Exploding the myth that Marco Polo discovered pasta in China and brought it back to Italy (a story invented by the editors of the Macaroni Journal, a newsletter of the National Macaroni Manufacturers Association in America), this volume shows that pasta has existed in various forms throughout Middle Eastern, Asian, and even North African culinary cultures long before its appearance in the West. Pasta is indeed the universal food.
Who did invent pasta? The Chinese certainly cultivated wheat and mixed it with water to form shapes several centuries before pasta´s earliest mentions in Western cookbooks of the thirteenth and fourteenth centuries. This book chronicles the infancy of lasagne, vermicelli and other forms of dried and fresh pasta, and the impact of rolling pins, hand presses, and pasta-making machines in the industrial age. Serventi and Sabban then relate the history of stuffed pastas and sauces. Equally important is the story of bing, the Chinese pasta with a rich history.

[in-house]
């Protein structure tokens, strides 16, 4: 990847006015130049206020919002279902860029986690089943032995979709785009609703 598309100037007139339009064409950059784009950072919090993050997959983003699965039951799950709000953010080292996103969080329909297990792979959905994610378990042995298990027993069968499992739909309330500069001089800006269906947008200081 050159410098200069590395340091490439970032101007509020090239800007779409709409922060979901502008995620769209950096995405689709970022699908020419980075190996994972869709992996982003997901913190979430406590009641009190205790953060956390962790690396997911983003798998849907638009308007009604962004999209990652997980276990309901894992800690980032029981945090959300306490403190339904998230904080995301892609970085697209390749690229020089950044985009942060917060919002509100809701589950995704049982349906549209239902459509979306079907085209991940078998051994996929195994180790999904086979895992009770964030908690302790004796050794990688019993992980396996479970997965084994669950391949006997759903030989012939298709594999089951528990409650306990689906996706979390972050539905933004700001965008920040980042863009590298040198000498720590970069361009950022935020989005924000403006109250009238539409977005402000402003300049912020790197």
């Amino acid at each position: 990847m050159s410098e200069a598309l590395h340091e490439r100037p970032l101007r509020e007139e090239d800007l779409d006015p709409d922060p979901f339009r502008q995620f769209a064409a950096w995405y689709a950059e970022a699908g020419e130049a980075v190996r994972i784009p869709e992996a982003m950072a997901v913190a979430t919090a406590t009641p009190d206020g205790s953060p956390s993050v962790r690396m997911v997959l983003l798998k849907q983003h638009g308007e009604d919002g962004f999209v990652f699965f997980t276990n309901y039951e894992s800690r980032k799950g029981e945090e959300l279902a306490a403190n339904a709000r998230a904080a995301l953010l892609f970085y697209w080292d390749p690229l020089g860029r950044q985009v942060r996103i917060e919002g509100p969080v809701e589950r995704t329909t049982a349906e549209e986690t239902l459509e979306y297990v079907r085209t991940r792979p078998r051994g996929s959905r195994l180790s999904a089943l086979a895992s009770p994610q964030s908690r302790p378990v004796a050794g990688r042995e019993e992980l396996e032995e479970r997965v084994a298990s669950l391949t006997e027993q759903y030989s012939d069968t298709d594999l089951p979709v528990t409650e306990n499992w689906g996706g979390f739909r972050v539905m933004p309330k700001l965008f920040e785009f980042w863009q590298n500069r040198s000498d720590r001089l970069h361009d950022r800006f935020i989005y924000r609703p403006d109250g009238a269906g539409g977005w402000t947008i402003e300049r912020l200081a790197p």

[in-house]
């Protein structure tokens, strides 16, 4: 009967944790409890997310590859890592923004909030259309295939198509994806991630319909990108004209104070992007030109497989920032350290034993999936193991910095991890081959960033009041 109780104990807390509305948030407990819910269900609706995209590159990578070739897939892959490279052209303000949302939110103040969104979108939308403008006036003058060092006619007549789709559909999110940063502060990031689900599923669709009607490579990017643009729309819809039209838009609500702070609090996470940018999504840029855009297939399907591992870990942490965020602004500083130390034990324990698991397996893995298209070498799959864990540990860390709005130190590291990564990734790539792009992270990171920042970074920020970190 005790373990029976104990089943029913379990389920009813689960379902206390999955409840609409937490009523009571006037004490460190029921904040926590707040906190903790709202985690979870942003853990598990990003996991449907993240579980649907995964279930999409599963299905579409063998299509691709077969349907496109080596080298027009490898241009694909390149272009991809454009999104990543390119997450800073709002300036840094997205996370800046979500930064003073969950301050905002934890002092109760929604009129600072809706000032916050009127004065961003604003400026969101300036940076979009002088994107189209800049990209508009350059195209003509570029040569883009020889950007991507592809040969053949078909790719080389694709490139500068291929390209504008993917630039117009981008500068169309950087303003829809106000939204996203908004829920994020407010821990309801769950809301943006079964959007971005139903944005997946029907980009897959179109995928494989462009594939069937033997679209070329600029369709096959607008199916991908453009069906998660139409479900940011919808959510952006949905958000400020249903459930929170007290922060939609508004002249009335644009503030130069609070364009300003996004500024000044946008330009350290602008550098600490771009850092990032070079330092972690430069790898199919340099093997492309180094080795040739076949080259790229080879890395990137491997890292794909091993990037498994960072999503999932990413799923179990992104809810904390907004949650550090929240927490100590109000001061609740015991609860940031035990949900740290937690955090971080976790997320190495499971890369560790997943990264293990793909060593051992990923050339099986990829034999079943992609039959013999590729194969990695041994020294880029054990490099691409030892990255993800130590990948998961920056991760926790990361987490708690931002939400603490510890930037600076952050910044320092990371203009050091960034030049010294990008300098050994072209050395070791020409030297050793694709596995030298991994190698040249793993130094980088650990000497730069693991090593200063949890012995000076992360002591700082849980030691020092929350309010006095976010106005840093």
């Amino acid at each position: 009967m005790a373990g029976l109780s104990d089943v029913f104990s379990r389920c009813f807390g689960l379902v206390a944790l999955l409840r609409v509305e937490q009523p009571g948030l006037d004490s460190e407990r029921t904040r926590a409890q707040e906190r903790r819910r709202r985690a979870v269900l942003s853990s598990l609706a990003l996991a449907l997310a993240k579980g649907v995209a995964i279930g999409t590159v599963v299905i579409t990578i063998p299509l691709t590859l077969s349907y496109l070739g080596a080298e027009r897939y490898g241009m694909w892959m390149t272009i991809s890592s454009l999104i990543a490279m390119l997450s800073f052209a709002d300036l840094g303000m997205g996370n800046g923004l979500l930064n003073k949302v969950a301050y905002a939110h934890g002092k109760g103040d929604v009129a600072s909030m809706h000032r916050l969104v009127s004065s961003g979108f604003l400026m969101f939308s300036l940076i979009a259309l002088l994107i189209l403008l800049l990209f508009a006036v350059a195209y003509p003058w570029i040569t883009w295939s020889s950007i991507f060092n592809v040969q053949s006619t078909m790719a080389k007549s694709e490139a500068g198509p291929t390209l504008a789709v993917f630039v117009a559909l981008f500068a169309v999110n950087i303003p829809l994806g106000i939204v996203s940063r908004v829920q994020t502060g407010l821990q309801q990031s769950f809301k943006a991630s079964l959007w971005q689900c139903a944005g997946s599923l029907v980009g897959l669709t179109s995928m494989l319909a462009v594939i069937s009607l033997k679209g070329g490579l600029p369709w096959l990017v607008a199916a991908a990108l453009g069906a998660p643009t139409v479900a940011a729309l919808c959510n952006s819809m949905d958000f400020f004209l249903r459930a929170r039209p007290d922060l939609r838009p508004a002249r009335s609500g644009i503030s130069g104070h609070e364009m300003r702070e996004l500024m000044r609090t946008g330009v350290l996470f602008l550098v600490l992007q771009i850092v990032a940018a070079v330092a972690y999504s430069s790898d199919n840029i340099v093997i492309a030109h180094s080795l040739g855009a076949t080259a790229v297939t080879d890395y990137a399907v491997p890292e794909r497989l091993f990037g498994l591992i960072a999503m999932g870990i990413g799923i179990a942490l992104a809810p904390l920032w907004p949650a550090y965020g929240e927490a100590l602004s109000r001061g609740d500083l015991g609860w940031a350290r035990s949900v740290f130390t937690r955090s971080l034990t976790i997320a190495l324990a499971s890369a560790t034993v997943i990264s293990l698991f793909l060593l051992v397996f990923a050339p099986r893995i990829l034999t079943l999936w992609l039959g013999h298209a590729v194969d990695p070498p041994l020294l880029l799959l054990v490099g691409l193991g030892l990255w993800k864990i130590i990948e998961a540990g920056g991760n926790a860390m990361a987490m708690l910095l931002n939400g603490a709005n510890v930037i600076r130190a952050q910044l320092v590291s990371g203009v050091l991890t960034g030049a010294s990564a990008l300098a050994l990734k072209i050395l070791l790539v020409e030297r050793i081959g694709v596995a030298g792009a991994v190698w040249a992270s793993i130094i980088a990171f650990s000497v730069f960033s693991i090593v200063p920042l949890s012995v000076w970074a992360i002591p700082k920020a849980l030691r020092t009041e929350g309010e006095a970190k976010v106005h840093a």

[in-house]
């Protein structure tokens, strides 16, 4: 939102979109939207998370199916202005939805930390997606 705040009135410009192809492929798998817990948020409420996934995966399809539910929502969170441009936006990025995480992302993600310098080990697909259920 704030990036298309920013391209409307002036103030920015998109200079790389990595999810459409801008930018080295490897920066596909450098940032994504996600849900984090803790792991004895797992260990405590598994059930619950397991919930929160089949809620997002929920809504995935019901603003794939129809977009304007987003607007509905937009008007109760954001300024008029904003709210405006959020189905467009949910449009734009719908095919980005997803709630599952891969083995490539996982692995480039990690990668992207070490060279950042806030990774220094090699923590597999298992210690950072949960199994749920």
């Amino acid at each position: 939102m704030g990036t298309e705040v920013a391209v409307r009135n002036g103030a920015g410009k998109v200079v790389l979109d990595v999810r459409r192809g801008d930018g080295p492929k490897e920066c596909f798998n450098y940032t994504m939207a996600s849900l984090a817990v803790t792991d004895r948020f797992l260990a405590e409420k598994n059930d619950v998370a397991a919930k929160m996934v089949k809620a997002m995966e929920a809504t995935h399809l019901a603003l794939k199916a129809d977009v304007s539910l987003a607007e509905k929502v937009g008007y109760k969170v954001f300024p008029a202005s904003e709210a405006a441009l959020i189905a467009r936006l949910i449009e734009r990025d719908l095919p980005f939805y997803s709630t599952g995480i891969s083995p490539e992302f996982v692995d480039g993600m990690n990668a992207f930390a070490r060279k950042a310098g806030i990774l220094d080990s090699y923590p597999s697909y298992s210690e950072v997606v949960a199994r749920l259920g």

Pasta: The Story of a Universal Food shows that this enormously popular foodstuff is not merely a form of nourishment but the result of a lengthy process of cultural construction and the culmination of a wide array of knowledge, skills, and techniques.